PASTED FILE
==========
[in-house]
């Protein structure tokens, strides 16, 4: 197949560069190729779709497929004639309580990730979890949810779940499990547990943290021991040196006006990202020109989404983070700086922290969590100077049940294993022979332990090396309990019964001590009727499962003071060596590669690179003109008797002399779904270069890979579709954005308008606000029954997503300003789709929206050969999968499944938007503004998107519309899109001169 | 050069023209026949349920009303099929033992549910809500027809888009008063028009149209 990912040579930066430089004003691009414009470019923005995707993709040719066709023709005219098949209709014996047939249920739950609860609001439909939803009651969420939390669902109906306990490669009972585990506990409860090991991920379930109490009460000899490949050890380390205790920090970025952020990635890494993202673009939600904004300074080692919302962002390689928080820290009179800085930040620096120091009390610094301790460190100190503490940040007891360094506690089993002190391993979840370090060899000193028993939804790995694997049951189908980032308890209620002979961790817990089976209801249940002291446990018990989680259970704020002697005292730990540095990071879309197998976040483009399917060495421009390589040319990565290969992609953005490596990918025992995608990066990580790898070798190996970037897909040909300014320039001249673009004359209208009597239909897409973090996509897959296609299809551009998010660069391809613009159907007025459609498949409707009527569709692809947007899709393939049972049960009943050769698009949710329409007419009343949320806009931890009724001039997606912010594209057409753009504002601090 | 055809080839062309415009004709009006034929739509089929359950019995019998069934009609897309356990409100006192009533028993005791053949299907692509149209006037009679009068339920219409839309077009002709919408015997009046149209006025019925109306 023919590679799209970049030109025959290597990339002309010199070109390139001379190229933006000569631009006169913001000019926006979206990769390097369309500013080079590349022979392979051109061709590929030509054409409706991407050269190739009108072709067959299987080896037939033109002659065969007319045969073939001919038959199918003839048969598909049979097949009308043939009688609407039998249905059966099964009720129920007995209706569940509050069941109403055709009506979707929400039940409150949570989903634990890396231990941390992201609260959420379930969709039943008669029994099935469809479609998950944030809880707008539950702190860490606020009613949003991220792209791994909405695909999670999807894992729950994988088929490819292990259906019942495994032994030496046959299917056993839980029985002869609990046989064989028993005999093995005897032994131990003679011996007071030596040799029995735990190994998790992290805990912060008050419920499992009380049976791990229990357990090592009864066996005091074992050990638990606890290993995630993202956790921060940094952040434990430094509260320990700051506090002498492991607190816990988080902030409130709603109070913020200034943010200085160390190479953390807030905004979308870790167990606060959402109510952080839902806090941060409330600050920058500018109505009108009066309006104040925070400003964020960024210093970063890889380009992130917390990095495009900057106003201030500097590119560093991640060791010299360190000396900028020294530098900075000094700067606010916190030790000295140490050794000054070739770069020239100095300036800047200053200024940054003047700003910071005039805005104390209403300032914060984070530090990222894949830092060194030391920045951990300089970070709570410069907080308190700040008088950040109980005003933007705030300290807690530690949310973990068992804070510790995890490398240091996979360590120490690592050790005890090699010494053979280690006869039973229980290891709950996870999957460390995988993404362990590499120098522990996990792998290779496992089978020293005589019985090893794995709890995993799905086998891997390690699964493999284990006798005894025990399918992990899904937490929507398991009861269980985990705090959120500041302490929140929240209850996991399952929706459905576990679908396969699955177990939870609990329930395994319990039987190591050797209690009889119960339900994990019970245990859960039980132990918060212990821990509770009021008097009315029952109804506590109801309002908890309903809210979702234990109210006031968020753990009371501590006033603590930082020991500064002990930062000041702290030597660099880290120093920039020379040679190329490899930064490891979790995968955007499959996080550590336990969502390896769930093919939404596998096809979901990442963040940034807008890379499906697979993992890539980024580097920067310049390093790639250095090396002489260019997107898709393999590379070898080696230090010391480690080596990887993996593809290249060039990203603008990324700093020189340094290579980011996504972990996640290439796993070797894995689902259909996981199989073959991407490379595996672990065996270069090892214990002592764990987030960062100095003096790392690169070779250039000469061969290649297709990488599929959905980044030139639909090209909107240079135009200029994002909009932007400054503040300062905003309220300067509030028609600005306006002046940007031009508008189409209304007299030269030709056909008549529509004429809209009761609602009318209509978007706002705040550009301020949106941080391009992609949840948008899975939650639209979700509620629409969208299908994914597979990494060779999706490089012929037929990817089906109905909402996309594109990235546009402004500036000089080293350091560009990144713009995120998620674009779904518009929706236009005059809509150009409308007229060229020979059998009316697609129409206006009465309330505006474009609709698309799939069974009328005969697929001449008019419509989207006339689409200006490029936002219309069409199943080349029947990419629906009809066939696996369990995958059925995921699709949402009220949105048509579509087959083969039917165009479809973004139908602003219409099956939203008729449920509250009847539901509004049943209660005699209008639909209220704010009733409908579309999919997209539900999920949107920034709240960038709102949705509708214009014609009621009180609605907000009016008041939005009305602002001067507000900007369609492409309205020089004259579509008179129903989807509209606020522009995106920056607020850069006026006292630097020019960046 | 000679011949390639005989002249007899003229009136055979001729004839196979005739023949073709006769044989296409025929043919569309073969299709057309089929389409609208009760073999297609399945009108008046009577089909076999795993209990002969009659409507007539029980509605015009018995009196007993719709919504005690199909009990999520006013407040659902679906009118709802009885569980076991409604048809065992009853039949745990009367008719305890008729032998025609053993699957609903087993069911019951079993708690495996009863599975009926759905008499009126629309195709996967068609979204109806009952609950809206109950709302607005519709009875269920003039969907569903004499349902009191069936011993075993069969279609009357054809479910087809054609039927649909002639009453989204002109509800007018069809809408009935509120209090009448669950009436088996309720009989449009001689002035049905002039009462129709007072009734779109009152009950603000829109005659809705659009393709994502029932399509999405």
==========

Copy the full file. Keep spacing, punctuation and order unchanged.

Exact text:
[in-house]
């Protein structure tokens, strides 16, 4: 197949560069190729779709497929004639309580990730979890949810779940499990547990943290021991040196006006990202020109989404983070700086922290969590100077049940294993022979332990090396309990019964001590009727499962003071060596590669690179003109008797002399779904270069890979579709954005308008606000029954997503300003789709929206050969999968499944938007503004998107519309899109001169 | 050069023209026949349920009303099929033992549910809500027809888009008063028009149209 990912040579930066430089004003691009414009470019923005995707993709040719066709023709005219098949209709014996047939249920739950609860609001439909939803009651969420939390669902109906306990490669009972585990506990409860090991991920379930109490009460000899490949050890380390205790920090970025952020990635890494993202673009939600904004300074080692919302962002390689928080820290009179800085930040620096120091009390610094301790460190100190503490940040007891360094506690089993002190391993979840370090060899000193028993939804790995694997049951189908980032308890209620002979961790817990089976209801249940002291446990018990989680259970704020002697005292730990540095990071879309197998976040483009399917060495421009390589040319990565290969992609953005490596990918025992995608990066990580790898070798190996970037897909040909300014320039001249673009004359209208009597239909897409973090996509897959296609299809551009998010660069391809613009159907007025459609498949409707009527569709692809947007899709393939049972049960009943050769698009949710329409007419009343949320806009931890009724001039997606912010594209057409753009504002601090 | 055809080839062309415009004709009006034929739509089929359950019995019998069934009609897309356990409100006192009533028993005791053949299907692509149209006037009679009068339920219409839309077009002709919408015997009046149209006025019925109306 023919590679799209970049030109025959290597990339002309010199070109390139001379190229933006000569631009006169913001000019926006979206990769390097369309500013080079590349022979392979051109061709590929030509054409409706991407050269190739009108072709067959299987080896037939033109002659065969007319045969073939001919038959199918003839048969598909049979097949009308043939009688609407039998249905059966099964009720129920007995209706569940509050069941109403055709009506979707929400039940409150949570989903634990890396231990941390992201609260959420379930969709039943008669029994099935469809479609998950944030809880707008539950702190860490606020009613949003991220792209791994909405695909999670999807894992729950994988088929490819292990259906019942495994032994030496046959299917056993839980029985002869609990046989064989028993005999093995005897032994131990003679011996007071030596040799029995735990190994998790992290805990912060008050419920499992009380049976791990229990357990090592009864066996005091074992050990638990606890290993995630993202956790921060940094952040434990430094509260320990700051506090002498492991607190816990988080902030409130709603109070913020200034943010200085160390190479953390807030905004979308870790167990606060959402109510952080839902806090941060409330600050920058500018109505009108009066309006104040925070400003964020960024210093970063890889380009992130917390990095495009900057106003201030500097590119560093991640060791010299360190000396900028020294530098900075000094700067606010916190030790000295140490050794000054070739770069020239100095300036800047200053200024940054003047700003910071005039805005104390209403300032914060984070530090990222894949830092060194030391920045951990300089970070709570410069907080308190700040008088950040109980005003933007705030300290807690530690949310973990068992804070510790995890490398240091996979360590120490690592050790005890090699010494053979280690006869039973229980290891709950996870999957460390995988993404362990590499120098522990996990792998290779496992089978020293005589019985090893794995709890995993799905086998891997390690699964493999284990006798005894025990399918992990899904937490929507398991009861269980985990705090959120500041302490929140929240209850996991399952929706459905576990679908396969699955177990939870609990329930395994319990039987190591050797209690009889119960339900994990019970245990859960039980132990918060212990821990509770009021008097009315029952109804506590109801309002908890309903809210979702234990109210006031968020753990009371501590006033603590930082020991500064002990930062000041702290030597660099880290120093920039020379040679190329490899930064490891979790995968955007499959996080550590336990969502390896769930093919939404596998096809979901990442963040940034807008890379499906697979993992890539980024580097920067310049390093790639250095090396002489260019997107898709393999590379070898080696230090010391480690080596990887993996593809290249060039990203603008990324700093020189340094290579980011996504972990996640290439796993070797894995689902259909996981199989073959991407490379595996672990065996270069090892214990002592764990987030960062100095003096790392690169070779250039000469061969290649297709990488599929959905980044030139639909090209909107240079135009200029994002909009932007400054503040300062905003309220300067509030028609600005306006002046940007031009508008189409209304007299030269030709056909008549529509004429809209009761609602009318209509978007706002705040550009301020949106941080391009992609949840948008899975939650639209979700509620629409969208299908994914597979990494060779999706490089012929037929990817089906109905909402996309594109990235546009402004500036000089080293350091560009990144713009995120998620674009779904518009929706236009005059809509150009409308007229060229020979059998009316697609129409206006009465309330505006474009609709698309799939069974009328005969697929001449008019419509989207006339689409200006490029936002219309069409199943080349029947990419629906009809066939696996369990995958059925995921699709949402009220949105048509579509087959083969039917165009479809973004139908602003219409099956939203008729449920509250009847539901509004049943209660005699209008639909209220704010009733409908579309999919997209539900999920949107920034709240960038709102949705509708214009014609009621009180609605907000009016008041939005009305602002001067507000900007369609492409309205020089004259579509008179129903989807509209606020522009995106920056607020850069006026006292630097020019960046 | 000679011949390639005989002249007899003229009136055979001729004839196979005739023949073709006769044989296409025929043919569309073969299709057309089929389409609208009760073999297609399945009108008046009577089909076999795993209990002969009659409507007539029980509605015009018995009196007993719709919504005690199909009990999520006013407040659902679906009118709802009885569980076991409604048809065992009853039949745990009367008719305890008729032998025609053993699957609903087993069911019951079993708690495996009863599975009926759905008499009126629309195709996967068609979204109806009952609950809206109950709302607005519709009875269920003039969907569903004499349902009191069936011993075993069969279609009357054809479910087809054609039927649909002639009453989204002109509800007018069809809408009935509120209090009448669950009436088996309720009989449009001689002035049905002039009462129709007072009734779109009152009950603000829109005659809705659009393709994502029932399509999405």